Joomla! 3.2 includes an abundance of new features appealing to end users and developers alike. One of these new features is two factor authentication. In this tutorial you will learn what two factor authentication is and how you can use it in your components to enhance the security of potentially dangerous or important operations, just like most banks do.

Joomla! 3.2 includes an abundance of new features appealing to end users and developers alike. One of these new features is two factor authentication. In this tutorial you will learn what two factor authentication is and how you can use it in your components to enhance the security of potentially dangerous or important operations, just like most banks do.

Introduction to Two Factor Authentication

First, let’s understand two factor authentication. Logging in to a site is commonly performed by entering a username and password, i.e. something you know. This is not very secure as passwords can be forgotten or stolen. In the latter case a malicious agent can impersonate the user in the system and perform potentially catastrophic changes.

Two-factor authentication changes this login procedure by asking not only a username and password (something you know) but also a regularly changing, cryptographically secure secret code (something you have). Its name comes from the fact that the authentication of the user depends on two factors: something you know and something you have.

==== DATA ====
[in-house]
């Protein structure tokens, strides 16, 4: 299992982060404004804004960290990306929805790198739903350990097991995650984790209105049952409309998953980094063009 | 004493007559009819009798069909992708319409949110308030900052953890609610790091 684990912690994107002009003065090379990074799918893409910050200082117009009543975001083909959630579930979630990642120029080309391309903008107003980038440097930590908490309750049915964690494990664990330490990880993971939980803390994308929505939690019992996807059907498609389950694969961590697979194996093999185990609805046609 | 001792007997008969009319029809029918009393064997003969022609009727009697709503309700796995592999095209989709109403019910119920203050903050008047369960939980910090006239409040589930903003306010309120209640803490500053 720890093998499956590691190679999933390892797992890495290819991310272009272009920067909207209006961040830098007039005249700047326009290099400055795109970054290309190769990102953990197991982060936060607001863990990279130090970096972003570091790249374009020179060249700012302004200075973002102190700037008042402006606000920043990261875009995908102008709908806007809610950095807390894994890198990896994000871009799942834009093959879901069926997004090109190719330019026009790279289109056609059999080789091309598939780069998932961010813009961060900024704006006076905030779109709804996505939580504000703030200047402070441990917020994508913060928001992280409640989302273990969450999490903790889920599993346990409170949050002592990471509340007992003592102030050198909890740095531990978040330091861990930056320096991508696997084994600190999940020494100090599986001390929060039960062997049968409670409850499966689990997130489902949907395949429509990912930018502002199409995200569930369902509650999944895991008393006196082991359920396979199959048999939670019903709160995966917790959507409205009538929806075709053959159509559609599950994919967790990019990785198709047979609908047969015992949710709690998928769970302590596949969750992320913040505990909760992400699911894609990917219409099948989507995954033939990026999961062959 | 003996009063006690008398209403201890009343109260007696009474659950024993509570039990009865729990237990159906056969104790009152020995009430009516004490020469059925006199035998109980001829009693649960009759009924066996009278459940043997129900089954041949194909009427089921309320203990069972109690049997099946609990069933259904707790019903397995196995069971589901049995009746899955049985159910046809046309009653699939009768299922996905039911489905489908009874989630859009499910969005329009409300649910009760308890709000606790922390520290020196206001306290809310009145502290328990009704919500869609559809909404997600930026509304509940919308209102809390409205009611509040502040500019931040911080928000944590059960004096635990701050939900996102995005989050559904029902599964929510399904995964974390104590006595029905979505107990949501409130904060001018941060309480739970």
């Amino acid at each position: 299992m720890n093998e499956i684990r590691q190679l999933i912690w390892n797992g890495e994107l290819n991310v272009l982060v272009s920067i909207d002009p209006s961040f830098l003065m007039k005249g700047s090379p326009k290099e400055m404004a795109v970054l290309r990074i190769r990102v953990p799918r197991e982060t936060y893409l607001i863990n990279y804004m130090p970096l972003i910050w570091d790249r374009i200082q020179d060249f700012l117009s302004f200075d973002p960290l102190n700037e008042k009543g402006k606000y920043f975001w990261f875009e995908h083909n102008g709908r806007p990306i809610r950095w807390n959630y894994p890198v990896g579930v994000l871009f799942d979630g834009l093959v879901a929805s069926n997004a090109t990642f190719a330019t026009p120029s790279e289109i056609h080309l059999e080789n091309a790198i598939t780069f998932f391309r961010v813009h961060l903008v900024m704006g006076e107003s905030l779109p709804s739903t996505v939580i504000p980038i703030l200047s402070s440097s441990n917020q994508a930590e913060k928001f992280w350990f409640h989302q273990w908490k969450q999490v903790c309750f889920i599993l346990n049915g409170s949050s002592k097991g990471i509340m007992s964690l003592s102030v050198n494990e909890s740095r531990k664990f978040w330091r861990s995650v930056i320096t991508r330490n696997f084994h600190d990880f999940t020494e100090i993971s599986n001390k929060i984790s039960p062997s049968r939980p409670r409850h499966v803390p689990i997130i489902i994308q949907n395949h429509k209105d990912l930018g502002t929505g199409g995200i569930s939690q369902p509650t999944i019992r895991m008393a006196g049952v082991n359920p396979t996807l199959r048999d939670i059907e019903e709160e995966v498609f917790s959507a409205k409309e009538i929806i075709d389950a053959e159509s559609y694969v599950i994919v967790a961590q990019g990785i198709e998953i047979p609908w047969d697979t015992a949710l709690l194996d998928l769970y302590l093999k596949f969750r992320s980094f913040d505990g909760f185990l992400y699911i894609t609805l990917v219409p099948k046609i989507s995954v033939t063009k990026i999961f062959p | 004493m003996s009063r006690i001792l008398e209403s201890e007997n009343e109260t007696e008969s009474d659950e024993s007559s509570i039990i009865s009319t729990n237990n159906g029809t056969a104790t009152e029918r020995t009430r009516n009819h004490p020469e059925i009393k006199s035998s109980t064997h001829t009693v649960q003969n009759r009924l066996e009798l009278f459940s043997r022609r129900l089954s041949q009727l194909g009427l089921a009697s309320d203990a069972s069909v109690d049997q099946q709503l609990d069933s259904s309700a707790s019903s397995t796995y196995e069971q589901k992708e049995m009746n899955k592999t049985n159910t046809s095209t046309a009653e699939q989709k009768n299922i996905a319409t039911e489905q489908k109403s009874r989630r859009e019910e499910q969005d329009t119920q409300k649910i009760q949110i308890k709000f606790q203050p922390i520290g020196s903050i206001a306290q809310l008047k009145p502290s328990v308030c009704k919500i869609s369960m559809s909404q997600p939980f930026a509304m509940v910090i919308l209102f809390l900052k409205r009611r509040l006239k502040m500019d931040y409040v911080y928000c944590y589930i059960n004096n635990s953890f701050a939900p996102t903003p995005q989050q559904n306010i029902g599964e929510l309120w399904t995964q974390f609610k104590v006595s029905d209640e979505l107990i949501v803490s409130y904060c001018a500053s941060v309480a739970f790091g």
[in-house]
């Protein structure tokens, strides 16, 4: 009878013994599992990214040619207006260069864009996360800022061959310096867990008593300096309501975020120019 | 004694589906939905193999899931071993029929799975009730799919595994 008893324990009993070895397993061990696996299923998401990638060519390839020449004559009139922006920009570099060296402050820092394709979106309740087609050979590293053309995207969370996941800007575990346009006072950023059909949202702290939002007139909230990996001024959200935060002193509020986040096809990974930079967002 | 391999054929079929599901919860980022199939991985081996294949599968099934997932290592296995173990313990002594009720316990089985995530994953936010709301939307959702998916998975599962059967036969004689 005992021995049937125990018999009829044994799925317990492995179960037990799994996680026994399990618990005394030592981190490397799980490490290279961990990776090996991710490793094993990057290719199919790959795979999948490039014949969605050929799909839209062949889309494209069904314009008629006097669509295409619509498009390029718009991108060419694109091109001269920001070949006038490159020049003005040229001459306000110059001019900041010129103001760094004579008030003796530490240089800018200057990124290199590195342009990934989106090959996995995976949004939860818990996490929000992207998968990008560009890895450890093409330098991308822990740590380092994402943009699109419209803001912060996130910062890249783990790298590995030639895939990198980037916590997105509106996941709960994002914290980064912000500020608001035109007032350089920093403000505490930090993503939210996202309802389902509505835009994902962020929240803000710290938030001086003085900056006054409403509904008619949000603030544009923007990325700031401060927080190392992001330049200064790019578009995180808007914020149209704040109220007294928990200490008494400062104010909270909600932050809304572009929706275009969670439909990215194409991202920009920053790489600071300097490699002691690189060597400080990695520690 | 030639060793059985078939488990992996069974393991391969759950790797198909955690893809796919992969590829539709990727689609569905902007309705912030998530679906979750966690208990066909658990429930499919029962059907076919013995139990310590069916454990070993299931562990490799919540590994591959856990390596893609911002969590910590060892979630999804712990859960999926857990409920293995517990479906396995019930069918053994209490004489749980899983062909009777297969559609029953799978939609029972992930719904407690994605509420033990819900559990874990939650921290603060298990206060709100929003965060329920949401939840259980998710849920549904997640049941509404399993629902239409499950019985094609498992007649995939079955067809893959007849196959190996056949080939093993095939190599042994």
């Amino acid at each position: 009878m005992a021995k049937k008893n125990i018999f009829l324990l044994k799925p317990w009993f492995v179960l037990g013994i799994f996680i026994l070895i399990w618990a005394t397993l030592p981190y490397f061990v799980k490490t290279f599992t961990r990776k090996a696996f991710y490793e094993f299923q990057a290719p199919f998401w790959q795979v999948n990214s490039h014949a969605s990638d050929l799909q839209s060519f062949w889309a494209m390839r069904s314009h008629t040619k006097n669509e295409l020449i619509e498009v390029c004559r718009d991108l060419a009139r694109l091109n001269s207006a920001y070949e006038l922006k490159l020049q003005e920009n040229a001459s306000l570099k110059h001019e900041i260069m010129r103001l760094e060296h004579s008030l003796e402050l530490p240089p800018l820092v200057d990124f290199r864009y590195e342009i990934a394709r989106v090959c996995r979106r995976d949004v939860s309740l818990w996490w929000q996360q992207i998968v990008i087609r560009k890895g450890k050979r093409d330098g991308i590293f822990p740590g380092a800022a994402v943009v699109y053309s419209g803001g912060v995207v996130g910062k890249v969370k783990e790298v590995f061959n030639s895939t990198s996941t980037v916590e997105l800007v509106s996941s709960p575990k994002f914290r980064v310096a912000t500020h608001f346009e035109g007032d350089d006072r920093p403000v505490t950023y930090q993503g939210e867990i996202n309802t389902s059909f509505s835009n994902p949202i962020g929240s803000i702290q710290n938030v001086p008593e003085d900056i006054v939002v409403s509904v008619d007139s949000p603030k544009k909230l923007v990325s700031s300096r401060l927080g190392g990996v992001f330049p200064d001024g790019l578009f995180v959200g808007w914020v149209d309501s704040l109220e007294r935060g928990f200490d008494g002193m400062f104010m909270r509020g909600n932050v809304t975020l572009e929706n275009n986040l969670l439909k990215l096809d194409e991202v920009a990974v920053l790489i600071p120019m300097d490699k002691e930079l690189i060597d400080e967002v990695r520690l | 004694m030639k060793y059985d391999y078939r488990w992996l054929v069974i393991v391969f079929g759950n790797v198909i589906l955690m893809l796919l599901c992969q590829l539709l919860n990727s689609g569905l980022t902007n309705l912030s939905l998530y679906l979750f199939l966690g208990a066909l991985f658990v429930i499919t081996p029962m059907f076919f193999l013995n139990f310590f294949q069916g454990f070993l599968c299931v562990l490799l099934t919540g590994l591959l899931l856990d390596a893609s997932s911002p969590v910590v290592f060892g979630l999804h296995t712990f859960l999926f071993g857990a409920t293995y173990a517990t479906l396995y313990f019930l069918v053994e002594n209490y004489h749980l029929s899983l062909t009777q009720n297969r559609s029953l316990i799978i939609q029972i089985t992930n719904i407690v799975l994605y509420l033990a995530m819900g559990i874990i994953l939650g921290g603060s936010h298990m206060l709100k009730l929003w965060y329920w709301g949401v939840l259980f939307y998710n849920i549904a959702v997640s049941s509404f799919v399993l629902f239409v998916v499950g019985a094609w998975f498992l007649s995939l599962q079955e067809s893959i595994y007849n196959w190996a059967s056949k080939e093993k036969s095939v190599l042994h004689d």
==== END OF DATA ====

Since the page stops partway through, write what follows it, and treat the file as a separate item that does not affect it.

The secret code can be generated by a variety of means. Joomla! 3.2 supports Google Authenticator and YubiKey out of the box. Google Authenticator is a smartphone application which generates a different six digit code every thirty seconds using a cryptographically sound procedure, using an initial per-user secret code which is provided to the user in the setup of this method (he simply scans a QR code, nothing to be afraid about!). YubiKey, on the other hand, is a secure, inexpensive, hardware token that plugs into a USB port. As soon as the user presses its button it emits a one-time, cryptographically generated code which is then checked against a validation server. This prevents replay attacks.